Underwater Training

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white dragon

Guest
ok this could be a very stupid question, and obviously no one does this instead of going to the dojo/dojang, but does anyone ever train underwater? Do you think the added effort it takes to move through the water would be benefitial? I remember hearing about people training in rivers and so forth. Any views on this, even if it is just "what the hell were you thinking when you posted that?" :)
 
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bscastro

Guest
I think training underwater can have many positive effects. I think training in the water in general has good effects. Here are some randome thoughts on water training.
1. The with the whole body underwater (such as swimming or maybe doing punches underwater) increases the body's ability to pump oxygen to the brain. Bobby Fischer, the American World Chess Champion, swam many laps underwater to increase his endurance before his world championship match.
2. There is extreme training such as that shown by Rickson Gracie where he trains in a cold river. The spiritual/toughness training has its own merit but also it made him a more "efficient" and effective breather.
3. Water provides resistance. My girlfriend ran in college cross country and they used to do "runs" in the pool, using their leg motion to keep themselves up. Since they have to keep themselves up, there is no "going easy." Also, we would run together in a outdoor circular pool, then switch direction every couple minutes to increase the resistance as we were "running against the current."

Bryan :)
 
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Richard S.

Guest
during the summer months i go to our neighborhood pool at night (for privacy) and practice forms while standing in neck deep water. i try to maintain good balance while doing them as fast as i can. its tough, but it seems to help with "smoothness".......respects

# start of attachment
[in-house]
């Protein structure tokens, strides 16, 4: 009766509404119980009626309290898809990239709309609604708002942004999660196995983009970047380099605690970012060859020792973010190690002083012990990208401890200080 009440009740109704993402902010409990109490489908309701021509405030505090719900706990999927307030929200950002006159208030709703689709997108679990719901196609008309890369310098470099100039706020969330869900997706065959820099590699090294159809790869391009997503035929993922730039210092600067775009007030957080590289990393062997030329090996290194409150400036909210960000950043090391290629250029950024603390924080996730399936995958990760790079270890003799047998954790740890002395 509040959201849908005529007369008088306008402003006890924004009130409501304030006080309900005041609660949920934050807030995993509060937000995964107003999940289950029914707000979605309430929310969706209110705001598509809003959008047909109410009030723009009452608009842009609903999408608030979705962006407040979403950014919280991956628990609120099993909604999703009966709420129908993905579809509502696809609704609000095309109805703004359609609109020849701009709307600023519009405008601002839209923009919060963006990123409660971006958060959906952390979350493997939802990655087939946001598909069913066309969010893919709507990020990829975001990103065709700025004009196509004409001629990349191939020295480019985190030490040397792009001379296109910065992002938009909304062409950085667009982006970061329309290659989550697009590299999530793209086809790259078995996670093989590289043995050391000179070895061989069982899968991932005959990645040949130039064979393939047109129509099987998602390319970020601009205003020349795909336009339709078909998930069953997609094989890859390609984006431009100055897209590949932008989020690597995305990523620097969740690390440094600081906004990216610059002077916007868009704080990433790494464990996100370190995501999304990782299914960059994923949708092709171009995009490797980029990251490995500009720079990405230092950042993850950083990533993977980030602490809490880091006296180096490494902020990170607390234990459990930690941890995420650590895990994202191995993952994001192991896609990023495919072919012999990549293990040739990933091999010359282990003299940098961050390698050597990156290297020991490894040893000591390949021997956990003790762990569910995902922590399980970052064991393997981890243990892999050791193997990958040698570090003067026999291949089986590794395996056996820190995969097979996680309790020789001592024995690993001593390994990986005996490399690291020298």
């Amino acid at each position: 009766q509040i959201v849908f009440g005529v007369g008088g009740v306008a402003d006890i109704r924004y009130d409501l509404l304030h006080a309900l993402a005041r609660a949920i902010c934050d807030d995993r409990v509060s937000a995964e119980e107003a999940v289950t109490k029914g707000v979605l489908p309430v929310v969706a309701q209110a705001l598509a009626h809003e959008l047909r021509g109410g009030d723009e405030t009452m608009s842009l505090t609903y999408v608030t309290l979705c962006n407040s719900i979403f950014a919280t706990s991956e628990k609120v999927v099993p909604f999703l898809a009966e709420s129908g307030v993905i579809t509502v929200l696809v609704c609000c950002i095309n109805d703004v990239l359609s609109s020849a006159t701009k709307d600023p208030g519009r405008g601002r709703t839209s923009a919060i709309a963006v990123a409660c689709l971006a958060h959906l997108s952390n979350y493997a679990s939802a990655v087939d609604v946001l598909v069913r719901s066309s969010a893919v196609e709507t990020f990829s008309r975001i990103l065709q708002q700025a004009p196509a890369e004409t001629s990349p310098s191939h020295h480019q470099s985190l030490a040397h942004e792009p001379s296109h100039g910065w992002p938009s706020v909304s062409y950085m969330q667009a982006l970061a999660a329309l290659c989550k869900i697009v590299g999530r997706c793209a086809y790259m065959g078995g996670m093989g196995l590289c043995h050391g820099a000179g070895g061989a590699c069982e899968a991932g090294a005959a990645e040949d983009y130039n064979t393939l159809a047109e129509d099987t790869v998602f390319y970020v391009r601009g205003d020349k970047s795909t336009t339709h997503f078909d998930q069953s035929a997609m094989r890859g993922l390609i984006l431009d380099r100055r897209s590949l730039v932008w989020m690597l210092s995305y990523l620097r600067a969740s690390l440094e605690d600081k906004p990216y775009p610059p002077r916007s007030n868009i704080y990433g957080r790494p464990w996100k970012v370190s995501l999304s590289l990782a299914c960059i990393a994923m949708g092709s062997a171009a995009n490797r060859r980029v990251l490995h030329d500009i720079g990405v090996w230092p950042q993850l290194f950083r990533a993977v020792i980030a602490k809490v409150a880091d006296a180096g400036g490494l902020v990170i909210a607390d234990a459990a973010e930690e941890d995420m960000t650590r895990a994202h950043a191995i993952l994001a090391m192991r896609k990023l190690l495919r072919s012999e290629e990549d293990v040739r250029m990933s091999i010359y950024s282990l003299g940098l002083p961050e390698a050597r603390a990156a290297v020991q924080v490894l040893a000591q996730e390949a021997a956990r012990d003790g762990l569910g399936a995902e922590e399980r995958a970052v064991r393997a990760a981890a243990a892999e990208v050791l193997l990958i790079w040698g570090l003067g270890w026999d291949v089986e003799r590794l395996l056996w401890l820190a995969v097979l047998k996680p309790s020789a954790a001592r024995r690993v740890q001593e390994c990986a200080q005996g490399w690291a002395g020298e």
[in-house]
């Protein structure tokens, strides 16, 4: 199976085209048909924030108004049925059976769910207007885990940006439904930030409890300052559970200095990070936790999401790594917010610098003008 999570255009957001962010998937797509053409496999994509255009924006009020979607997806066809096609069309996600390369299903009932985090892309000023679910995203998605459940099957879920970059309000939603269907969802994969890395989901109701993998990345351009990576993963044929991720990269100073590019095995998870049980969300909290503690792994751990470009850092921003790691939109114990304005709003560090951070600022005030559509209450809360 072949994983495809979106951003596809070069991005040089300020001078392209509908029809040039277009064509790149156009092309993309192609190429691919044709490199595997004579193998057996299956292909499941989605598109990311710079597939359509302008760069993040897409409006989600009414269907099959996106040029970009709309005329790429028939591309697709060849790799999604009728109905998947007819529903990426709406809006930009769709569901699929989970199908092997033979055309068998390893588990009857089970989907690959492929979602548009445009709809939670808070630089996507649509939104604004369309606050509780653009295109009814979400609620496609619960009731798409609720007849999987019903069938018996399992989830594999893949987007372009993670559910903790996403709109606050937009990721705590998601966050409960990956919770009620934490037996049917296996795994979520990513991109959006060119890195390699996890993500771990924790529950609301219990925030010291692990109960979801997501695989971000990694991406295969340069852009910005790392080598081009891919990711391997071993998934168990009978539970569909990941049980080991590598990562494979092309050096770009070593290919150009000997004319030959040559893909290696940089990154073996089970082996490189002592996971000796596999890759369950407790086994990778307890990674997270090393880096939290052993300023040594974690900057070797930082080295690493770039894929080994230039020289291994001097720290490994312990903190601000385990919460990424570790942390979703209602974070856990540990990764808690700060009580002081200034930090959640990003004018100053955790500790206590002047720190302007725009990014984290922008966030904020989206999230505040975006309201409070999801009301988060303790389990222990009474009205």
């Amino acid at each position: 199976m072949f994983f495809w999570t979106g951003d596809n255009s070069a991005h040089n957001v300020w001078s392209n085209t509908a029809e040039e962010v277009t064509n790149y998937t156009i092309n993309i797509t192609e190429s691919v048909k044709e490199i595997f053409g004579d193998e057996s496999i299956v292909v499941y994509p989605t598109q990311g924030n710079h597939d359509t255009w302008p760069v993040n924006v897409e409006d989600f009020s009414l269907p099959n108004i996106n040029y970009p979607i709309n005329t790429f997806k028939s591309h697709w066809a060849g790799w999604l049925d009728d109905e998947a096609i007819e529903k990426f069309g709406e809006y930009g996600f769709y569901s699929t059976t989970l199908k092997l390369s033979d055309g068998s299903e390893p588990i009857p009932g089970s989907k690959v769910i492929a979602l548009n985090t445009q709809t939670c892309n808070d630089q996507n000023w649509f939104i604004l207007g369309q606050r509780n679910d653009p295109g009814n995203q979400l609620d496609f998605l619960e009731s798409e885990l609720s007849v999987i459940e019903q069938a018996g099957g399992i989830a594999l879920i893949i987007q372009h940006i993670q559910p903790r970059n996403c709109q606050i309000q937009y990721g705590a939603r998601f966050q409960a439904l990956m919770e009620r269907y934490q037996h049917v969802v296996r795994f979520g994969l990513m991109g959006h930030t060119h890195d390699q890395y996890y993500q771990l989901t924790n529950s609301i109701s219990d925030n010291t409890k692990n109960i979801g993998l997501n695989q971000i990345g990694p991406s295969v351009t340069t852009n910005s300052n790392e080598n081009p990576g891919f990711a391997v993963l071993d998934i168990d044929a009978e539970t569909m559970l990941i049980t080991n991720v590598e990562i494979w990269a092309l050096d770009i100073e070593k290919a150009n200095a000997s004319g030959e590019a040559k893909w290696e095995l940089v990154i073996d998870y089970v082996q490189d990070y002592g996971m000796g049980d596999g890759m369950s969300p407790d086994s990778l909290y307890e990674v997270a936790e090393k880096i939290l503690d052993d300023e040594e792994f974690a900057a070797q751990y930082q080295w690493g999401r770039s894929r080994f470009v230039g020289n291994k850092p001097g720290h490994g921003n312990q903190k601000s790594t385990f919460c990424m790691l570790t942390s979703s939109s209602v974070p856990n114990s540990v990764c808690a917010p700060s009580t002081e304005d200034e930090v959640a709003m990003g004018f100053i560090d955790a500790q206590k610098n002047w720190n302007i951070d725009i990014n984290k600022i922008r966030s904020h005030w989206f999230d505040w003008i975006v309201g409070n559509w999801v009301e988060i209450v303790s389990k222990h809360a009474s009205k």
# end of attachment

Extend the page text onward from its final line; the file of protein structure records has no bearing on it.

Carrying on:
Rich Parsons

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I have found it useful to practice in water
for teh extra resistance. And before a test
or demonstrations it was a good way to practice.
If your balance and technique work out is good
then you learn.

I also found it helpful to stretch back out
with higher kicks after an injury. This allows
you to maintain your form, but the water ads
'lift' and makes it easier to practice

Just my two cents

Rich
 
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white dragon

Guest
Does anyone know if this is a good way to practice jumping kicks? Man, the sun is out and there's no breeze, the idea of going into a ppol right now sounds heavenly!
 
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Shinzu

Guest
i have never been fully uderwater, but i have trained in pools or beaches. i feel the difference in my abilities afterward.
 
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LanceWildcat1

Guest
White Dragon
ok this could be a very stupid question, and obviously no one does this instead of going to the dojo/dojang, but does anyone ever train underwater? Do you think the added effort it takes to move through the water would be benefitial? I remember hearing about people training in rivers and so forth. Any views on this, even if it is just "what the hell were you thinking when you posted that?"

First off, this is not a stupid question. I use water workouts as an intergral part of my martial arts. I have arthritis in my left shoulder (as well as not having any pectoral muscle on the left side-long story=gangrene). Working out in the water helps me attain good flexibility in that shoulder. If you work out hard in the water, and then get out and do the same moves, you will find that about 90% of the time, you'll see an improvement in the speed and power of the move. Anyone can benefit from water workouts. It really helps us old dude's with arthritis- or busitis-worn joints keep our flexibility and quickness, I believe. Besides, you don't sweat as much doing a water workout!!;)
 
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hand2handCombat

Guest
its a very good question..

but your cant kick when your completely underwater, ive tried.

but what u can do is practice upperbody movement when ur completely underwatrer and lower body movement in shallow water,
 

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